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How I Got That Shot: Larger-Than-Life Jewels

By Meghan Ahearn


Laziz Hamani Rosebuzz rings
© Laziz Hamani
Laziz Hamani photographed this stack of rings for Rosebuzz magazine. Click on the Photo Gallery link below to see more images from the editorial assignment.

Some of the most exclusive, high-end jewelry and cosmetics companies, including Dior, Cartier, Louis Vuitton and Chanel, hire Paris-based Laziz Hamani to photograph their products. For a recent accessories story in Rosebuzz, a bi-monthly magazine launched in 2008 by the French luxury goods retailer vente-privee.com, the still-life photographer was given “artistic freedom to do an eight-page spread creating an imaginative series using pieces of jewelry as the central focus,” Hamani says. With the help of his U.S. rep, Levine/Leavitt, PDN e-mailed with the photographer to find out how he executed his idea to “transform such intricate and finely made products into art pieces.”

For the images, the jewelry would be stacked or suspended so they looked like large sculptures, chandeliers and other decorative art pieces. Walls of a “room” would be added in post-production to give the impression of the larger-than-life jewelry being exhibited in a museum-like space. Hamani worked with a digital artist to create the room based on different real-world examples. Hamani notes, “One example would be the walls of the Dior salon on the famous Avenue Montaigne in Paris, where all the new collections [were] presented to Christian Dior himself.”

Logistics:
For the shoot, the photographer’s studio contacted jewelers like Chanel, Van Cleef & Arpels, Chopard and Piaget, and requested “some of the more extravagant designs so as to be able to play with shapes and find some sharp angles to photograph,” Hamani says. Given the cost of the pieces, the companies required extra security, either sending their own guards or hiring special agents to keep an eye on the jewels. Hamani adds that, when dealing with such expensive subjects, “one of the first precautions taken is discretion.” The second precaution is to prep his studio in Paris by covering up the area around the jewelry so the pricy pieces don’t break or get lost if they are bumped during the shoot.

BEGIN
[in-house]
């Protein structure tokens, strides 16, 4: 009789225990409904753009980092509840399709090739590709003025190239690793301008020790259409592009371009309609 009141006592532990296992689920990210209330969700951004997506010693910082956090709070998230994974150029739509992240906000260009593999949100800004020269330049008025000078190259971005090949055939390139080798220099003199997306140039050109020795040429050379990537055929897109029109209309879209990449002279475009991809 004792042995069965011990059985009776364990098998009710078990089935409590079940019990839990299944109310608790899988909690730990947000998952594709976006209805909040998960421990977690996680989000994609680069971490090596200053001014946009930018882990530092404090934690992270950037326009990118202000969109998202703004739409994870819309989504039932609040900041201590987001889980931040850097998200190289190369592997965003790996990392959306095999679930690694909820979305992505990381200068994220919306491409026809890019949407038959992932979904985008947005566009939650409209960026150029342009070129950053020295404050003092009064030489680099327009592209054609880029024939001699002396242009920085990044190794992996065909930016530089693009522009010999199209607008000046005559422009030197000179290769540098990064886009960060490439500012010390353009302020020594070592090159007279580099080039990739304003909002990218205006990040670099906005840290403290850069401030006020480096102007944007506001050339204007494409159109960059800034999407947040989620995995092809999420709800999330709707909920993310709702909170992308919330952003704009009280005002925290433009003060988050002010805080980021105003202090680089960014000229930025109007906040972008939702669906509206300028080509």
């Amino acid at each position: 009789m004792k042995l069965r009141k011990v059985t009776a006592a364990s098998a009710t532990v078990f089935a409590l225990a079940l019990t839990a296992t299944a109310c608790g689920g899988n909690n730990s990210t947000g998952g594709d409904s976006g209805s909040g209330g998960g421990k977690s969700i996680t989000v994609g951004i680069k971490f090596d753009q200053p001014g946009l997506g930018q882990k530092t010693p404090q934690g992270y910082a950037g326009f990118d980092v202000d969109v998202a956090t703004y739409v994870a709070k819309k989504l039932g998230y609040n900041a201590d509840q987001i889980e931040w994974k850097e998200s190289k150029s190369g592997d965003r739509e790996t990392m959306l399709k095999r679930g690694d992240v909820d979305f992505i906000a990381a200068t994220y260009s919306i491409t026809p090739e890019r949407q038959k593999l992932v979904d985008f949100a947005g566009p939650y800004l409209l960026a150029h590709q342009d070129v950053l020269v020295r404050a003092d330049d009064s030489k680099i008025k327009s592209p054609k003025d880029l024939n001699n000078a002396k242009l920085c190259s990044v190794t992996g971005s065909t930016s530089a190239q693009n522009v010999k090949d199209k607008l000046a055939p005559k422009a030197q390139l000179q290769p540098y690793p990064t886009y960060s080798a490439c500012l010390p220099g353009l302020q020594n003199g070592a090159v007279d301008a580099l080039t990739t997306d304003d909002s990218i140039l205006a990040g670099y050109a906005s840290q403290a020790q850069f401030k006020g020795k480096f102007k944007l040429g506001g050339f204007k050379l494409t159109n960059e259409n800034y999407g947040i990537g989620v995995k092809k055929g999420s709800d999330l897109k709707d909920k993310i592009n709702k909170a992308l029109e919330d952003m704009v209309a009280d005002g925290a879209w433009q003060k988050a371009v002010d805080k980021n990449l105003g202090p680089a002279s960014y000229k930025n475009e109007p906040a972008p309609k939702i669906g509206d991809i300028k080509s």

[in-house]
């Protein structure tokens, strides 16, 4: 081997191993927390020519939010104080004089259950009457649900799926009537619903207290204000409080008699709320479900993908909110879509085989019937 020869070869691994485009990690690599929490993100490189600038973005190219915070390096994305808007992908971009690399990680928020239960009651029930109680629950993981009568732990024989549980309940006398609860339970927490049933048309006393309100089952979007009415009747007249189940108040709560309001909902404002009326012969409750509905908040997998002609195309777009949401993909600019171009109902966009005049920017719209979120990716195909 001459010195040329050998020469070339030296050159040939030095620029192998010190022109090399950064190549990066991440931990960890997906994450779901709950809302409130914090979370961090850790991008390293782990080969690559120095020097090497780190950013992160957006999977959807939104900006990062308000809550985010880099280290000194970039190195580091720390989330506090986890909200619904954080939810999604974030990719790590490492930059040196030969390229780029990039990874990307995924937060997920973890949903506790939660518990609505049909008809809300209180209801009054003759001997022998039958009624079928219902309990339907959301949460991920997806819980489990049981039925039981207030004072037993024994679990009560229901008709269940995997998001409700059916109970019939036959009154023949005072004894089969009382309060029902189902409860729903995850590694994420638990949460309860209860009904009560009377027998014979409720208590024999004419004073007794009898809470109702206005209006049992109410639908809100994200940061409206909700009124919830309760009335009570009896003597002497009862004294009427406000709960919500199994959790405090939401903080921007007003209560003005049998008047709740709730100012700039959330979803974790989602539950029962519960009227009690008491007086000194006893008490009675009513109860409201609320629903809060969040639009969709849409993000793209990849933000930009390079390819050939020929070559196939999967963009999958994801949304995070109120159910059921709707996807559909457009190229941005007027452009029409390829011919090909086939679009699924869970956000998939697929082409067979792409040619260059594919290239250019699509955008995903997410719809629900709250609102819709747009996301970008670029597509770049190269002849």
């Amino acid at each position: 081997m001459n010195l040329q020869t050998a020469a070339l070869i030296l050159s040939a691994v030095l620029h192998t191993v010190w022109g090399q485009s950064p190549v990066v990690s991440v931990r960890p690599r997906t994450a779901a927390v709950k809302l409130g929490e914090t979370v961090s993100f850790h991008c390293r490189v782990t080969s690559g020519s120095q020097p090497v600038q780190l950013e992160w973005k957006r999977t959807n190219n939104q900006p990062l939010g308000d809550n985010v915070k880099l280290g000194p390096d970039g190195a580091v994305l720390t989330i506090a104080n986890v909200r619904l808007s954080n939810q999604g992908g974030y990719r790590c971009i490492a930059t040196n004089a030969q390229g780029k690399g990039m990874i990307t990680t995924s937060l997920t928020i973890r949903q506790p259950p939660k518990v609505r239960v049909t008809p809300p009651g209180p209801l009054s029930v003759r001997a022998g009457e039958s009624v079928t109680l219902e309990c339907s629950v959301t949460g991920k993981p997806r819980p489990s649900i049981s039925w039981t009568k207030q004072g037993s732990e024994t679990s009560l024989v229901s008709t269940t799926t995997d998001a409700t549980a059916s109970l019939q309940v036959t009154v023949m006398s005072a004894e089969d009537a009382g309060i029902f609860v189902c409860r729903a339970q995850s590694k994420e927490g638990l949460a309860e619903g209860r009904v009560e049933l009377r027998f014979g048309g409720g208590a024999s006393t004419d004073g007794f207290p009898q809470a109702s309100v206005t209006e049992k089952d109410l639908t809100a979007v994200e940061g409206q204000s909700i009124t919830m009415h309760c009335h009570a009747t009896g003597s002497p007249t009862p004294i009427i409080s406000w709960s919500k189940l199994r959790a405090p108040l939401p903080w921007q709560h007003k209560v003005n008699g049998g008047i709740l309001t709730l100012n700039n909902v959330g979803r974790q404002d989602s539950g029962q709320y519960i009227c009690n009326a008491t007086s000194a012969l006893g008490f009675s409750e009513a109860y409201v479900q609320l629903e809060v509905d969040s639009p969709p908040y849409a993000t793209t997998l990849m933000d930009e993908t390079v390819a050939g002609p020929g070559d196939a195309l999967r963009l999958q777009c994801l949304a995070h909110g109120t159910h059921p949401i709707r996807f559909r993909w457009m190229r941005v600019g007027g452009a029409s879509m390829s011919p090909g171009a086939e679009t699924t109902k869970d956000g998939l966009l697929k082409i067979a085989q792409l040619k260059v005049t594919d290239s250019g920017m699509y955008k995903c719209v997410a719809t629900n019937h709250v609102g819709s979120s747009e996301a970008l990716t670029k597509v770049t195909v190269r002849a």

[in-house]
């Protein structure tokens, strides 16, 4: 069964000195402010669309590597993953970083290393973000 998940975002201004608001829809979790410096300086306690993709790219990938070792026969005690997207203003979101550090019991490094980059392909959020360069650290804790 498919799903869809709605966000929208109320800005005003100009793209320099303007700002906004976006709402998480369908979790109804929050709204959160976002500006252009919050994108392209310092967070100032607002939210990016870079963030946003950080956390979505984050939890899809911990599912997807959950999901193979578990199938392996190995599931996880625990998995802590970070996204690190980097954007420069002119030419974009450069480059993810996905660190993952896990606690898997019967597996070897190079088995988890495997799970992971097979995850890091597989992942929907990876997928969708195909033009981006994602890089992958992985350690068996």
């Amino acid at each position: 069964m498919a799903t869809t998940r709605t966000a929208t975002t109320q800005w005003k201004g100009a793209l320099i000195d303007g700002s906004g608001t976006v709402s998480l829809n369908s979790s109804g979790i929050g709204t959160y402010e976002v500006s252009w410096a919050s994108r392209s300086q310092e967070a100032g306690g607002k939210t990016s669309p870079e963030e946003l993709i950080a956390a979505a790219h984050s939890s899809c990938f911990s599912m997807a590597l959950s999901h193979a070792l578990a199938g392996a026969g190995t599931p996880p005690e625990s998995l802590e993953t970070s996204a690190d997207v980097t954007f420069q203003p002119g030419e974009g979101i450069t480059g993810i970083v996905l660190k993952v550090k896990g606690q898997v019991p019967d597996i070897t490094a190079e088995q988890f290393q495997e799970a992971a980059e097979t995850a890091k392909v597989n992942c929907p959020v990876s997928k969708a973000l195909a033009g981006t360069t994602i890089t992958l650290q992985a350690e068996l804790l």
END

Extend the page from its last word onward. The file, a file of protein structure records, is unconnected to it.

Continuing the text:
Because the rings, pins and other pieces of jewelry had to appear as if they were large works of art, for many of the shots, Hamani says, the biggest challenge was to “fight against gravity” in order to position them in unique ways. Often, small objects like jewelry can be situated a certain way with the help of nylon thread, small wedges or hot glue, which the photographer explains, “doesn’t leave marks and is easily taken off.” These props are later removed in post-production. “I always prefer to fix the pieces in position rather than cheating on the angle and then having to use Photoshop after for integration,” Hamani explains. However, for his image of three colorful Boucheron rings, stacked atop one another in a sculptural column, no props were needed to keep the rings in place.

To help “give the impression of a [larger than] life-size point of view, I had to shoot the pieces from a lower point of view than normal,” the photographer explains. He aimed to have the stack of rings appear as if it was around ten feet tall. In reality, the stack was a little over two inches high, so he positioned the camera on a tripod almost at floor level.

Lighting: The gems and metals used to create jewelry pieces are naturally reflective, so Hamani works in what he refers to as a “dark environment” to avoid unwanted reflections. The space doesn’t have any windows, the walls are painted black and the lights are turned off. For the Rosebuzz shoot, he used four Broncolor Pulso heads with P70 reflectors and white Plexiglas diffusers in front of them. “Working in macro photography, the lights are usually pretty close to the objects,” Hamani explains. He used Scoro generators as a power source.

Hamani notes that since he no longer shoots with analogue cameras and film, he doesn’t have to stick to one lighting setup. Instead, a number of captures were made with the lights in various positions and then composited into one final image in post-production.

Camera: A Fuji GX680 III with a Phase One P65+ digital back and a Phase One 120mm macro lens was used on the shoot. The camera was placed on a column tripod, which he says was “heavy, stable, and allowed for perfect and easy vertical/horizontal movements.” Hamani almost always sets his f-stop at f/16 because “I have found [that] to be the best compromise between depth of field and sharpness for what I do.” The shutter speed was 1/125 of a second.

Post-Production:
Hamani shot the stack of rings on seamless and didn’t use any props, so no extraneous objects needed to be removed in post-production. Once the final composite image was created, he worked closely with his retoucher to ensure that the stack didn’t look out of place in the 3D room the digital artist had virtually made. “The key to proper integration is that everything remains coherent,” Hamani explains. “There must be accurate shadows and reflections on the materials so that the object and the environment associate correctly.”

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